Atheist pride . . .?
Normally I hate it when I see atheism accused of being just another religion (or worse: just another faith) because of, well, the usual “is bald a hair color?” (or “Is ‘not collecting stamps’ a hobby?”) argument that I won’t waste your time repeating here today. Yet I was perversely pleased to see atheists make it onto some of the lists of groups who — like Mormons — think they’re better than everyone else in a comment here.
Why was this a pleasant surprise? Mostly because it’s an accurate and legitimate criticism. I get tired of believers who recite that gibberish about how if you don’t have a higher power directing your life you’ll surely wind up dead in a ditch from a heroin overdose and/or without fear of God’s punishment there’s nothing to keep you from going on a rape-pillage-murder spree. Those speculations are the result of only the purest, most unadulterated ignorance. Whereas when I see believers saying “Those uppity atheists can’t stop patting each other on the back for how clever, ethical, and non-violent they are,” then I think “Aha! This person probably knows some real live atheists, or at least has read some atheist blogs.” See? The atheist visibility strategy is working.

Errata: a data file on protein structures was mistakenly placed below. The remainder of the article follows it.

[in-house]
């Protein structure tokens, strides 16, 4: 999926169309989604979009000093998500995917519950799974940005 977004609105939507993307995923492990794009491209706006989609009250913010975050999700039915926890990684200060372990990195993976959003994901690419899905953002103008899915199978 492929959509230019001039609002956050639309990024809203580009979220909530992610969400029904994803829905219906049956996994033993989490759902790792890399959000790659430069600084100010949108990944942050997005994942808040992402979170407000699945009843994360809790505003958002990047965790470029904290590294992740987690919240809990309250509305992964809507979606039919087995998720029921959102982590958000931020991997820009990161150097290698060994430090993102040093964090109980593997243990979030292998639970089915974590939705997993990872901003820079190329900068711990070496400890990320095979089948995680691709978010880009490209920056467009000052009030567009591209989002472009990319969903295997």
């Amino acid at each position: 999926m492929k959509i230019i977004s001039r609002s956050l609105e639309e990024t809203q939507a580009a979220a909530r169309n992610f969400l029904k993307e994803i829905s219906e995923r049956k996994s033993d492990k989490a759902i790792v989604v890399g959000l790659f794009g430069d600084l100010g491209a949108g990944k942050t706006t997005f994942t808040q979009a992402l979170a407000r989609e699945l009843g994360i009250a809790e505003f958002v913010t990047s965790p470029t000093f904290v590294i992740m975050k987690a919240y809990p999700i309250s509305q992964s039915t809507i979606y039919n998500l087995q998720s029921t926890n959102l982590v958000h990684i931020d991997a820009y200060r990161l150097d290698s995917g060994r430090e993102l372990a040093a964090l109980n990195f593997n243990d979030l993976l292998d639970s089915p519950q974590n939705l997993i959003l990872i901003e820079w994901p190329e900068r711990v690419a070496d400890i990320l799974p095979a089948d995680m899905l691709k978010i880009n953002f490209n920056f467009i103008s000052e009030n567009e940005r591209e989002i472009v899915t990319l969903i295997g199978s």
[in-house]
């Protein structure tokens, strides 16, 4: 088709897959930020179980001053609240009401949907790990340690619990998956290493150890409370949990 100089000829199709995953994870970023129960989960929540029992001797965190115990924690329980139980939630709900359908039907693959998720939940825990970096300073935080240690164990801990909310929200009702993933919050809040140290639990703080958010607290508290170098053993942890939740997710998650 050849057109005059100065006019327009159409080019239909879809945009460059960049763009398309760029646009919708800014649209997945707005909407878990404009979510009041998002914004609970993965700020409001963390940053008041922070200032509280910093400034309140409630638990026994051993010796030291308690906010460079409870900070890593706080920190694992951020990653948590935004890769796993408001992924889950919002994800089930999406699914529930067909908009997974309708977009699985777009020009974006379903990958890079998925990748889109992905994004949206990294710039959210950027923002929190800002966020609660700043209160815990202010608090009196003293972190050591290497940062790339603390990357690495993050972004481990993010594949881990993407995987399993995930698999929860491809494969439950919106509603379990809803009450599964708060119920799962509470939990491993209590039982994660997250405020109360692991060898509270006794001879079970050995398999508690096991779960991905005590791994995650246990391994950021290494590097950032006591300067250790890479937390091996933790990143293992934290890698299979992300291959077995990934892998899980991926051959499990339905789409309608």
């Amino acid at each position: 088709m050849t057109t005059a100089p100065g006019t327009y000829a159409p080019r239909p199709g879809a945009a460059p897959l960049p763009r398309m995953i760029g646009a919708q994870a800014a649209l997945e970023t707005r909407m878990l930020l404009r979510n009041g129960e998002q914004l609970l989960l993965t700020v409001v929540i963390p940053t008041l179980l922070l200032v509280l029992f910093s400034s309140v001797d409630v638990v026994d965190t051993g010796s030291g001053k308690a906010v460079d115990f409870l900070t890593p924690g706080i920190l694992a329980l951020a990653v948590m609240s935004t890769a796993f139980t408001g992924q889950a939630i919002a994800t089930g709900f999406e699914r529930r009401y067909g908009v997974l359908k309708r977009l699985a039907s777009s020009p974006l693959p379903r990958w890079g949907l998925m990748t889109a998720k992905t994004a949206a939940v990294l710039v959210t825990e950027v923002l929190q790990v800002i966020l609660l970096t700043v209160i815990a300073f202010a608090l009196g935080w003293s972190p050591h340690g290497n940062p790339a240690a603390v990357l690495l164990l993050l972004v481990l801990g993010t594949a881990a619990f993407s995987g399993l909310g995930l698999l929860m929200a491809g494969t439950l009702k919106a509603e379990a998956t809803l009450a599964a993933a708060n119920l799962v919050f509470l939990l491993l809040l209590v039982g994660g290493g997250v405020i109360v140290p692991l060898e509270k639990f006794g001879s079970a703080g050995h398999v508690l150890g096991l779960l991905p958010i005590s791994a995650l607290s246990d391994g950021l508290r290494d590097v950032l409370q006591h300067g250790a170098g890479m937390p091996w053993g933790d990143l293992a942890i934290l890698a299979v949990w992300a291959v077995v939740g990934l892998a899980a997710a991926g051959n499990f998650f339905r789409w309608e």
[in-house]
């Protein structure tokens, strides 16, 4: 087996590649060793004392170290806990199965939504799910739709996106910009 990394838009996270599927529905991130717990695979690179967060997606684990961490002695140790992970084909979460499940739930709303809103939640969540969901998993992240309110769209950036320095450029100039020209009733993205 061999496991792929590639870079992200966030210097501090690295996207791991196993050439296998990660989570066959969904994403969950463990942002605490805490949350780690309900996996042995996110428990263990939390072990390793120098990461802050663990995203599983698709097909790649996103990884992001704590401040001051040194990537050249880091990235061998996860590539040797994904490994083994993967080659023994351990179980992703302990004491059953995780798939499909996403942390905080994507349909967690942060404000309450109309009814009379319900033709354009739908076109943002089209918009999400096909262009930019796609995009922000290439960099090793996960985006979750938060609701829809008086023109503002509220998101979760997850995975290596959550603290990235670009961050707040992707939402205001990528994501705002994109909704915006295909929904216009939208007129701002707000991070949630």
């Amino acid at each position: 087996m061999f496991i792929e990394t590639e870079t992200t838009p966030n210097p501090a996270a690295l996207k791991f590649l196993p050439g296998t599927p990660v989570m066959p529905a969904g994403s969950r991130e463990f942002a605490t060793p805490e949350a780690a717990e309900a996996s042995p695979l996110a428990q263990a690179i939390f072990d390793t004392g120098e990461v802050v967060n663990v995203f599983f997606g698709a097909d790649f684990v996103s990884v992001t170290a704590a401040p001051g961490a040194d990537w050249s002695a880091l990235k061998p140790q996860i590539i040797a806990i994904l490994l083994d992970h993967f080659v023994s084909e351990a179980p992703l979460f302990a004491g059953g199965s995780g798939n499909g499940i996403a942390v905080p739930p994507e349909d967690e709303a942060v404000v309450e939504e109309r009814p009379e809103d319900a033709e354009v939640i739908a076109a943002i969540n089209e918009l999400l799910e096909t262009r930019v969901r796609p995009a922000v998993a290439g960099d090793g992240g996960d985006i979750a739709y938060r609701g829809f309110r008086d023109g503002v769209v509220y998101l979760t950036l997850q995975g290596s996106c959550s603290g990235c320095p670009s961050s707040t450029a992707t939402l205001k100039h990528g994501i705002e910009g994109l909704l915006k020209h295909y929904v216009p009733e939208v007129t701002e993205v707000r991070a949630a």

Now I’m not going to claim that all or even most atheists think that atheists are (on average) smarter and/or more virtuous than religious people. However, if you spend any time in the atheosphere, it’s pretty clear that some of them do think that. And given atheists’ famous love of hard data, they have a fair amount of stats to back it up, showing atheism correlated with high levels of education and low rates of things like criminality, violence, divorce, abortion, STDs, etc. (Here’s one recent article about it, for example.)
As with any correlation, it’s hard to be sure which thing(s) caused what, and many have suggested that atheism is likely to be the result of having a happy and satisfying life rather than the cause. (There’s an interesting article arguing that point here.)
And this brings me to the point where I’d like to play devil’s (or God’s?) advocate: I could have sworn there was a major theme in the Book of Mormon where people who are prosperous start to lose interest in God (until He smites them back into submission). Is this a case of the Book of Mormon being right about something?
p.s. This purely theoretical and introspective discussion is in no way to be construed as encouraging believers to help their God(s) smite atheists.